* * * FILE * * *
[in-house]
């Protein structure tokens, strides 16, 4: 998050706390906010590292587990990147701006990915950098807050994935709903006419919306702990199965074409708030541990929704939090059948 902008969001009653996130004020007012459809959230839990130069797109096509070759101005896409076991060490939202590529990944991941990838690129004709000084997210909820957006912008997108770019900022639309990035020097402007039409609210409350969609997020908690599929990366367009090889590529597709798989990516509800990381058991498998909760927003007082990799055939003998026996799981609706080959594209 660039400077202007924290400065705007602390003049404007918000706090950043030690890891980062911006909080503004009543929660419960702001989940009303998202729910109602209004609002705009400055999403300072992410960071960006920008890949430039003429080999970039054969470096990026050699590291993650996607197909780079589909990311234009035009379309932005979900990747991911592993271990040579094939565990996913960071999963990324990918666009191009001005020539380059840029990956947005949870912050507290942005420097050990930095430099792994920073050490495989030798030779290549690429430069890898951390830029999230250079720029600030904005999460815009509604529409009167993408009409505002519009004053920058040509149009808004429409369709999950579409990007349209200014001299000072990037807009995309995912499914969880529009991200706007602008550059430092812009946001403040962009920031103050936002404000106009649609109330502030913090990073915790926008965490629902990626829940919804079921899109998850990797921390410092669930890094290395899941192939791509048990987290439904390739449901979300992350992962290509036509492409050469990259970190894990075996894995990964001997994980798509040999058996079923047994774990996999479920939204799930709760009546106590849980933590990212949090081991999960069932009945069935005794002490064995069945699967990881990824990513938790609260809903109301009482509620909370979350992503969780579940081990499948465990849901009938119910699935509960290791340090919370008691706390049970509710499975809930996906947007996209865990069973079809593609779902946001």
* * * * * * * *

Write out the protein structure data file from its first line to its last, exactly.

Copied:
[in-house]
């Protein structure tokens, strides 16, 4: 998050706390906010590292587990990147701006990915950098807050994935709903006419919306702990199965074409708030541990929704939090059948 902008969001009653996130004020007012459809959230839990130069797109096509070759101005896409076991060490939202590529990944991941990838690129004709000084997210909820957006912008997108770019900022639309990035020097402007039409609210409350969609997020908690599929990366367009090889590529597709798989990516509800990381058991498998909760927003007082990799055939003998026996799981609706080959594209 660039400077202007924290400065705007602390003049404007918000706090950043030690890891980062911006909080503004009543929660419960702001989940009303998202729910109602209004609002705009400055999403300072992410960071960006920008890949430039003429080999970039054969470096990026050699590291993650996607197909780079589909990311234009035009379309932005979900990747991911592993271990040579094939565990996913960071999963990324990918666009191009001005020539380059840029990956947005949870912050507290942005420097050990930095430099792994920073050490495989030798030779290549690429430069890898951390830029999230250079720029600030904005999460815009509604529409009167993408009409505002519009004053920058040509149009808004429409369709999950579409990007349209200014001299000072990037807009995309995912499914969880529009991200706007602008550059430092812009946001403040962009920031103050936002404000106009649609109330502030913090990073915790926008965490629902990626829940919804079921899109998850990797921390410092669930890094290395899941192939791509048990987290439904390739449901979300992350992962290509036509492409050469990259970190894990075996894995990964001997994980798509040999058996079923047994774990996999479920939204799930709760009546106590849980933590990212949090081991999960069932009945069935005794002490064995069945699967990881990824990513938790609260809903109301009482509620909370979350992503969780579940081990499948465990849901009938119910699935509960290791340090919370008691706390049970509710499975809930996906947007996209865990069973079809593609779902946001």